What would these words be called, and are there any related rules on how to use them and what they each mean?
They are exclamations.
a word that expresses sudden pain, surprise, anger, excitement, happiness, or other emotion:
"Ouch," "hey," and "wow" are exclamations.
Exclamations (also called interjections) often stand on their own, and in writing they are usually followed by an exclamation mark rather than a full stop:
Ow! That hurt!
Aren't they interjections?
According to the Wikipedia article, this category includes exclamations and hesitation markers as well.
Linguistically, they can be called vocables:
a sound that is used in a particular language, especially one that is not considered a word, for example a sound such as "la" used in music or an exclamation such as "huh"
Another word which may be a little bit more recognizable outside of a linguistics context is vocalization/vocalisation, which means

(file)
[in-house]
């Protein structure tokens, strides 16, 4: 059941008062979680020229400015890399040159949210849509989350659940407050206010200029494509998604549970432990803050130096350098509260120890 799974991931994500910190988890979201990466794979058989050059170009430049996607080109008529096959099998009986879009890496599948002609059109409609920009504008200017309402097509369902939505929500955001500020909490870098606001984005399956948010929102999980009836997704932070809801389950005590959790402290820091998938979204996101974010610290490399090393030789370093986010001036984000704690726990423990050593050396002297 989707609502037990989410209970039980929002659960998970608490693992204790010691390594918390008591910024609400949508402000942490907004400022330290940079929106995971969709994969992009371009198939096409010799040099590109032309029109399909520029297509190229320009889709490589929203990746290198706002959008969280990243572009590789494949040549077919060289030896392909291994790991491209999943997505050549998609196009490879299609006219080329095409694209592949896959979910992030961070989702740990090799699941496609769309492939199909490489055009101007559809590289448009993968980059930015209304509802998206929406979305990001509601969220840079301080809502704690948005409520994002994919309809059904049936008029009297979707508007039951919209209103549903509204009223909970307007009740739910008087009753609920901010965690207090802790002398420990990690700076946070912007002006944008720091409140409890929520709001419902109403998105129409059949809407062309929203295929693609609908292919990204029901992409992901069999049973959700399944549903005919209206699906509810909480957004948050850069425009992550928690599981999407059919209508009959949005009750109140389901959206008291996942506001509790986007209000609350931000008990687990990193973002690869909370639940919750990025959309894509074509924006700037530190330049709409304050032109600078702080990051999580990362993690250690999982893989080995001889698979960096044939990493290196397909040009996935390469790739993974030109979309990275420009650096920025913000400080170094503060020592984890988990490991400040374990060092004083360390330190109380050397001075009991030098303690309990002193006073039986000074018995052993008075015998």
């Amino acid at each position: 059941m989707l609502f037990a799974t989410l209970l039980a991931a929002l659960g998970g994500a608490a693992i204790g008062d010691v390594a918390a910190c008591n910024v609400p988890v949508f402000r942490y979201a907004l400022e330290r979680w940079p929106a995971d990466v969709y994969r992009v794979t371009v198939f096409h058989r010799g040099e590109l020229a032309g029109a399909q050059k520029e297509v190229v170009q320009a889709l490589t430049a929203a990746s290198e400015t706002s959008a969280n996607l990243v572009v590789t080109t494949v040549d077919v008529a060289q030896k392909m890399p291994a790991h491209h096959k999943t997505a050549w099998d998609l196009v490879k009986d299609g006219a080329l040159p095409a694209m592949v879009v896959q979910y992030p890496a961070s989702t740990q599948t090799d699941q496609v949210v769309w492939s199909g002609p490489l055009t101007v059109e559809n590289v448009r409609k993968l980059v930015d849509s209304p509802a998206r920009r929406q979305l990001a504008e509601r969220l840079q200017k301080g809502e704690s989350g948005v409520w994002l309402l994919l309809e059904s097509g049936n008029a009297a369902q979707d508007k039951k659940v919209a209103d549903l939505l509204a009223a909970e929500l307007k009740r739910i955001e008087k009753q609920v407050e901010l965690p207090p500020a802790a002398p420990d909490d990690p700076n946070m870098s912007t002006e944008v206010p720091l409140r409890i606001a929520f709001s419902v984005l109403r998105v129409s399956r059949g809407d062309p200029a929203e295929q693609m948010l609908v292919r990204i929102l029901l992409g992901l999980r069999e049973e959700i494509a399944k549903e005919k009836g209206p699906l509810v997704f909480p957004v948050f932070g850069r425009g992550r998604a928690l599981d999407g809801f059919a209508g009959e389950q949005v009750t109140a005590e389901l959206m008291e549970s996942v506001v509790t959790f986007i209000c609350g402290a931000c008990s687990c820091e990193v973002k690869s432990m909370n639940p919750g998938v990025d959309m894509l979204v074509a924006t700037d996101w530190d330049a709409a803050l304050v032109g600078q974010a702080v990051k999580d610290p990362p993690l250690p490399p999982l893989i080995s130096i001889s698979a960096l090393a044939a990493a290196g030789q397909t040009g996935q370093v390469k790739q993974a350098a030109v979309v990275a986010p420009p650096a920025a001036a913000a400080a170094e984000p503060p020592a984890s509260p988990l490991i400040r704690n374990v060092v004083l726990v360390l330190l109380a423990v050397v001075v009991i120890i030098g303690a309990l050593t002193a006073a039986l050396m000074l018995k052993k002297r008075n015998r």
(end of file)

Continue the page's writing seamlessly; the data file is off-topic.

a sound that is produced with the voice, or the act of producing sounds with the voice
although that has some other, unwanted meanings, including the addition of vowels (e.g. to Hebrew text which is written without them), the calls of animals, or as a synonym for "speech" in general.
filler from Lexico
1.4 A word or sound filling a pause in an utterance or conversation (e.g. er, well, you know)
- “English speakers tend to fill pauses in our speech with ‘um’ and ‘er,’ but speakers of other languages use different filler sounds.”
I would like to say that they are not even words, and the more accurate way to represent them would be to call them as "sounds". Because each of these can be classified into one or more categories of the English language. I would also like to agree with Hobbs, who said that they can be called as vocables. However here the thing is vocables are for one language. But I would like to call them merely as "sounds" because no matter where you go, which language the people speak, they still remain the same. "Non-words" as the OP put it, will always stand for the same meanings everywhere
They are technically called onomatopoeia's, see here for a list of examples.